I should mention here that “A Singular Certainty” is one of my darker stories, a reflection on not only all of the above, but disillusionment with the church I grew up in as well.

There are so many layers to this piece.  What was your process?  How do you go about creating a work of fiction?

My short stories usually start with a single question, or a single image. In the case of  “A Singular Certainty” the question was this: How on earth is anyone to know what another human being--and maybe in particular a disabled person, or a child--wants, let alone decide for them? In my previous most-recently published short story, “Seizure,” (Ploughshares, Spring 2014), it was an image: that of a person riding a bicycle in the middle of a traffic jam in the middle of a snowstorm.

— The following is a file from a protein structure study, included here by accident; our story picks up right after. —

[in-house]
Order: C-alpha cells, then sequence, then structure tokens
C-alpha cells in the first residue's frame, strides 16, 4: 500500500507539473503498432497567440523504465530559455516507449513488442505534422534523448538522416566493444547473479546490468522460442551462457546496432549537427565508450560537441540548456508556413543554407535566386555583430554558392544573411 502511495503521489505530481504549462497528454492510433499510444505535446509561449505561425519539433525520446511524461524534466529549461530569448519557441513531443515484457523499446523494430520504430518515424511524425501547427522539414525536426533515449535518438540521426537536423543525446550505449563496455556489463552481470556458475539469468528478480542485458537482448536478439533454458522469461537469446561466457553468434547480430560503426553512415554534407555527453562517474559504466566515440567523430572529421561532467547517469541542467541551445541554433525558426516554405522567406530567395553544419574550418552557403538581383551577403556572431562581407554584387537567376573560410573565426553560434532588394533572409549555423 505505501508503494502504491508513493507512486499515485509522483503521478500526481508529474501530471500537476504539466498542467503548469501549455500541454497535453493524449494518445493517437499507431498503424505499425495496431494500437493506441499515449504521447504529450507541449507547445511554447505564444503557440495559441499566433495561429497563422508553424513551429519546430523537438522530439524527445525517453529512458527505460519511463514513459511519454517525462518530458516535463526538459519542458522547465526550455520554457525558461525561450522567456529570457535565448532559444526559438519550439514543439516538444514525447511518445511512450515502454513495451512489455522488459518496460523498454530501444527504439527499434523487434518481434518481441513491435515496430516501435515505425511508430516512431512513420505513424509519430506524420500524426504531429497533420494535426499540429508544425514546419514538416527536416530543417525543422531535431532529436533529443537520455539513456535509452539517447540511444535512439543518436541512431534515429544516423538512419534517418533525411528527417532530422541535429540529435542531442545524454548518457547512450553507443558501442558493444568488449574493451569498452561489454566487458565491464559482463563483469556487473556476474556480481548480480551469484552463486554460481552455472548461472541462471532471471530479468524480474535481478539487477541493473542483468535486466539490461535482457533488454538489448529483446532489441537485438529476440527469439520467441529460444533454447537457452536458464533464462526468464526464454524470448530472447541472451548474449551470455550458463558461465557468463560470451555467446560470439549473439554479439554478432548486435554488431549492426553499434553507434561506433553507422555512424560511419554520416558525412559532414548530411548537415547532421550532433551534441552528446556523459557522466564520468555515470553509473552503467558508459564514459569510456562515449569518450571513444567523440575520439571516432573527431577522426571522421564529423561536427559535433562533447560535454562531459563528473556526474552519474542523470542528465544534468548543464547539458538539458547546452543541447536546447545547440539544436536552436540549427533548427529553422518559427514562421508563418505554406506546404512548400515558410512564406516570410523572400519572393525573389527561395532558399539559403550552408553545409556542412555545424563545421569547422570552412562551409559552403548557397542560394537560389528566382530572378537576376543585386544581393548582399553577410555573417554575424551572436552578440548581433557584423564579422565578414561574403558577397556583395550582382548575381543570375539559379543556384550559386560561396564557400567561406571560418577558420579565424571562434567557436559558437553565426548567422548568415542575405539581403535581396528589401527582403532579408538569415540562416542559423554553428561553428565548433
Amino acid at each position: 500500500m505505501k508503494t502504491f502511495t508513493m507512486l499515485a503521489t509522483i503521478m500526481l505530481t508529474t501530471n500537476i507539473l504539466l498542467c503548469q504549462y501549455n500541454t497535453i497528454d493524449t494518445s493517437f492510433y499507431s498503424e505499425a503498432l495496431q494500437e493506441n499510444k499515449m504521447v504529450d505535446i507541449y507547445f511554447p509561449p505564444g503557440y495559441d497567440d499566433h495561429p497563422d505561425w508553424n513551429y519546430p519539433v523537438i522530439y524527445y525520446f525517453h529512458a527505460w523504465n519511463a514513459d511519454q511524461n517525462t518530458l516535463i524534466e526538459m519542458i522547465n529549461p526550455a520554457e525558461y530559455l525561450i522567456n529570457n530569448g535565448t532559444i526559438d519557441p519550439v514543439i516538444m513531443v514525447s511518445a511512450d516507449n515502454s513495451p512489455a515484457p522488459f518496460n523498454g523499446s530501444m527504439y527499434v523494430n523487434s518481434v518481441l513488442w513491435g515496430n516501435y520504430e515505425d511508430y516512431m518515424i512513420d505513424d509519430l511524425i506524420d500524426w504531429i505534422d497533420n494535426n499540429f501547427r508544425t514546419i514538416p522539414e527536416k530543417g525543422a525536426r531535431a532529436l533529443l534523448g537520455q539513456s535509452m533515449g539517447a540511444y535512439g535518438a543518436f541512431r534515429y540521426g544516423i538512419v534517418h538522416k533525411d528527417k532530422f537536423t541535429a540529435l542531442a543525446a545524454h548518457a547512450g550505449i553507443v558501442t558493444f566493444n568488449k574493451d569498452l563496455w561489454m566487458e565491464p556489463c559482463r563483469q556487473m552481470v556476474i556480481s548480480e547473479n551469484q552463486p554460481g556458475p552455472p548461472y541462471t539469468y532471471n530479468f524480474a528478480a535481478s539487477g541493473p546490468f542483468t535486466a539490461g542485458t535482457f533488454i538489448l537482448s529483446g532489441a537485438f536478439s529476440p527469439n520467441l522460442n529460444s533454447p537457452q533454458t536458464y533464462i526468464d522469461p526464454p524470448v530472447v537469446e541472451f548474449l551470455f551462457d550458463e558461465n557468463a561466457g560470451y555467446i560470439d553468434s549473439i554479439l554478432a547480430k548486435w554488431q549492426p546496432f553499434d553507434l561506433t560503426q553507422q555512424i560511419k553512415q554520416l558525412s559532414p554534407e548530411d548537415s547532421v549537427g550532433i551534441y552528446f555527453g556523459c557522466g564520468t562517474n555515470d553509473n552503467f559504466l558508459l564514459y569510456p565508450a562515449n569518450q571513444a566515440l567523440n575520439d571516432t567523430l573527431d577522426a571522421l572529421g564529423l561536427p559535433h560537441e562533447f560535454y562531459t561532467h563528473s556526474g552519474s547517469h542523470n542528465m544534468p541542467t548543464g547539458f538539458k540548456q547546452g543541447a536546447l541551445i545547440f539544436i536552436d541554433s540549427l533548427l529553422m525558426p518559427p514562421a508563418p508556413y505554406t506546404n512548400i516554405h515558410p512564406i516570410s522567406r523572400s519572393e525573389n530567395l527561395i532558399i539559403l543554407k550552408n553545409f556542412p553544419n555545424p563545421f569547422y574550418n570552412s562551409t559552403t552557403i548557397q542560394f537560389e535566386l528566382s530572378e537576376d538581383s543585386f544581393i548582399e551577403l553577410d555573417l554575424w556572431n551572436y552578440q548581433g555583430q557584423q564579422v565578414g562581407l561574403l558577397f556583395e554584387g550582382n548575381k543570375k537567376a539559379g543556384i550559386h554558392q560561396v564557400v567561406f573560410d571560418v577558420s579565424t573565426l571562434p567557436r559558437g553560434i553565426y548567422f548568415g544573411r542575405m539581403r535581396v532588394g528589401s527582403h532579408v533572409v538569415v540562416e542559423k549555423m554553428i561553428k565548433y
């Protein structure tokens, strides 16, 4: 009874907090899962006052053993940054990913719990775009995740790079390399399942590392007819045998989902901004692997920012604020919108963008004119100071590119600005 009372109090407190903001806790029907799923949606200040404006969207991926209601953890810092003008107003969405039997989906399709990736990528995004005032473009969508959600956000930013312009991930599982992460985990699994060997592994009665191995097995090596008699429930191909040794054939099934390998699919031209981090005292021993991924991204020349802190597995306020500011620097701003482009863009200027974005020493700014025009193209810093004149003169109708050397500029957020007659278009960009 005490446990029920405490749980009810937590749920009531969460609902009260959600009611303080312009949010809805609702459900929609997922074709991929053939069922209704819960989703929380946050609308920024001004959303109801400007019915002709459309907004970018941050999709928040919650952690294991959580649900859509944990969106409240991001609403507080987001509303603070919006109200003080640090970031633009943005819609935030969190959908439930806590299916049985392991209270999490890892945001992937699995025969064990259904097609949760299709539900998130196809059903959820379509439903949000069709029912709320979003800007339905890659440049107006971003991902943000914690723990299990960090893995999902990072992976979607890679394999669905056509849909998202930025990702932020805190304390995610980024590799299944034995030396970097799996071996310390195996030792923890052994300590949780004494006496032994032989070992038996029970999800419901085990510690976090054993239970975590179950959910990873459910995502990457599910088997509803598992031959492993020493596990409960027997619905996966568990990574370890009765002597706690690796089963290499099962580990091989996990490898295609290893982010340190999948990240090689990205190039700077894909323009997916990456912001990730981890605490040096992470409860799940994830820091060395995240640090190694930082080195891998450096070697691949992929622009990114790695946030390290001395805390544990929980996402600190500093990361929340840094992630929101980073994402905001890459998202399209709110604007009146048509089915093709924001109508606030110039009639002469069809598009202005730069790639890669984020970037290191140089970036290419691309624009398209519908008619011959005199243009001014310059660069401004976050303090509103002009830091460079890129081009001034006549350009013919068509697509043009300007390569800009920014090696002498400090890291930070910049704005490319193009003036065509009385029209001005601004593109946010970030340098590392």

My process for short story writing is terrifically influenced by Ben Percy and the expertise he shared with about ten of us at the 2011 Tin House Writer’s Workshop. A short story is a snapshot, Ben Percy says. The focus is acute and narrow; not only can the background fade away but even the foreground is best considered over a short period of time. (I cannot say I always adhere to his “No back story!” rule but I keep it in mind.) I try to construct a story, as Ben suggests, such that certain events close doors, making it so you can’t go back. I like Ben’s preference for characters who work. Neda has a job, and aspects of her job fill the story.

So: I start a clock—“x” has to happen in “y” amount of time; I make up people with specific jobs; I put them in situations where there is a certain finality to decisions of increasing stakes. And I try to make turning points happen in real action, in scene--not just in somebody’s head.